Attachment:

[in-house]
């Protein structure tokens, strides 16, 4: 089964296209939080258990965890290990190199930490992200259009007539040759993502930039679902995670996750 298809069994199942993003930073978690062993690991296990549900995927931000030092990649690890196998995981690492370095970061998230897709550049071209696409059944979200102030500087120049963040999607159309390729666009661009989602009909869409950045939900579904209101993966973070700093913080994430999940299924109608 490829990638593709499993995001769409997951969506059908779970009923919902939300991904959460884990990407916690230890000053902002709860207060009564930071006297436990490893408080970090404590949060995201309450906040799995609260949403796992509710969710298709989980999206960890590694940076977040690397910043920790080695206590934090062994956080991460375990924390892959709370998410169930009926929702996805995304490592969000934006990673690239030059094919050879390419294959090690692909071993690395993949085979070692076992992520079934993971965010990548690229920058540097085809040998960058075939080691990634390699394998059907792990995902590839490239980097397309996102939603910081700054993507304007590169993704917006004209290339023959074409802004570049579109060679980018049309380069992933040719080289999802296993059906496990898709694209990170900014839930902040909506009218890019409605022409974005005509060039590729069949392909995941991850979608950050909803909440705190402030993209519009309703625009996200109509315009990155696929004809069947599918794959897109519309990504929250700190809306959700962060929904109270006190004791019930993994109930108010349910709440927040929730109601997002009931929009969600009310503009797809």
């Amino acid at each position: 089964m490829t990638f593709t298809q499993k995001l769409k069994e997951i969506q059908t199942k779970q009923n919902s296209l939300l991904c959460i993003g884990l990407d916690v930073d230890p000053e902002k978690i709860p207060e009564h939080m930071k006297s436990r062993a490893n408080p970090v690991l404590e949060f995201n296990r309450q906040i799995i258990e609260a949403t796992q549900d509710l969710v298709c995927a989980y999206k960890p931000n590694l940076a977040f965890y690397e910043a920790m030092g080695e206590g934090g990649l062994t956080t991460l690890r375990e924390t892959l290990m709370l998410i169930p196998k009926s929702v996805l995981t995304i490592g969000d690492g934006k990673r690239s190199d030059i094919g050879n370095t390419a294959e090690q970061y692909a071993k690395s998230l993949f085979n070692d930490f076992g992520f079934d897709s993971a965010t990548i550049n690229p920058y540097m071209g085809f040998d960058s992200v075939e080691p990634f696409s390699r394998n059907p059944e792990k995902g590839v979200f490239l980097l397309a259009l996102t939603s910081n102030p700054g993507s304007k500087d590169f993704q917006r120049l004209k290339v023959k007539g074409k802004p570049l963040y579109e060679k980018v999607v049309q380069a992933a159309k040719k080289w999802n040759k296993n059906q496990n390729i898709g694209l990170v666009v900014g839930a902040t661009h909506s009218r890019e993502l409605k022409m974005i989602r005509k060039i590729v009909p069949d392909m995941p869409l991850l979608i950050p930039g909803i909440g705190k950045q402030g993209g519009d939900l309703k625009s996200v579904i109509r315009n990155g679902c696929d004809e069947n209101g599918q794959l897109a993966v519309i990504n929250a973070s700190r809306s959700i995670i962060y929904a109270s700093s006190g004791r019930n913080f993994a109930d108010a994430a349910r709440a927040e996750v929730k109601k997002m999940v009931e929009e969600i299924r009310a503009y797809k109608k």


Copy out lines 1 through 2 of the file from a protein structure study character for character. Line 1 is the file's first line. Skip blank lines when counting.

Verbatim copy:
[in-house]
């Protein structure tokens, strides 16, 4: 089964296209939080258990965890290990190199930490992200259009007539040759993502930039679902995670996750 298809069994199942993003930073978690062993690991296990549900995927931000030092990649690890196998995981690492370095970061998230897709550049071209696409059944979200102030500087120049963040999607159309390729666009661009989602009909869409950045939900579904209101993966973070700093913080994430999940299924109608 490829990638593709499993995001769409997951969506059908779970009923919902939300991904959460884990990407916690230890000053902002709860207060009564930071006297436990490893408080970090404590949060995201309450906040799995609260949403796992509710969710298709989980999206960890590694940076977040690397910043920790080695206590934090062994956080991460375990924390892959709370998410169930009926929702996805995304490592969000934006990673690239030059094919050879390419294959090690692909071993690395993949085979070692076992992520079934993971965010990548690229920058540097085809040998960058075939080691990634390699394998059907792990995902590839490239980097397309996102939603910081700054993507304007590169993704917006004209290339023959074409802004570049579109060679980018049309380069992933040719080289999802296993059906496990898709694209990170900014839930902040909506009218890019409605022409974005005509060039590729069949392909995941991850979608950050909803909440705190402030993209519009309703625009996200109509315009990155696929004809069947599918794959897109519309990504929250700190809306959700962060929904109270006190004791019930993994109930108010349910709440927040929730109601997002009931929009969600009310503009797809």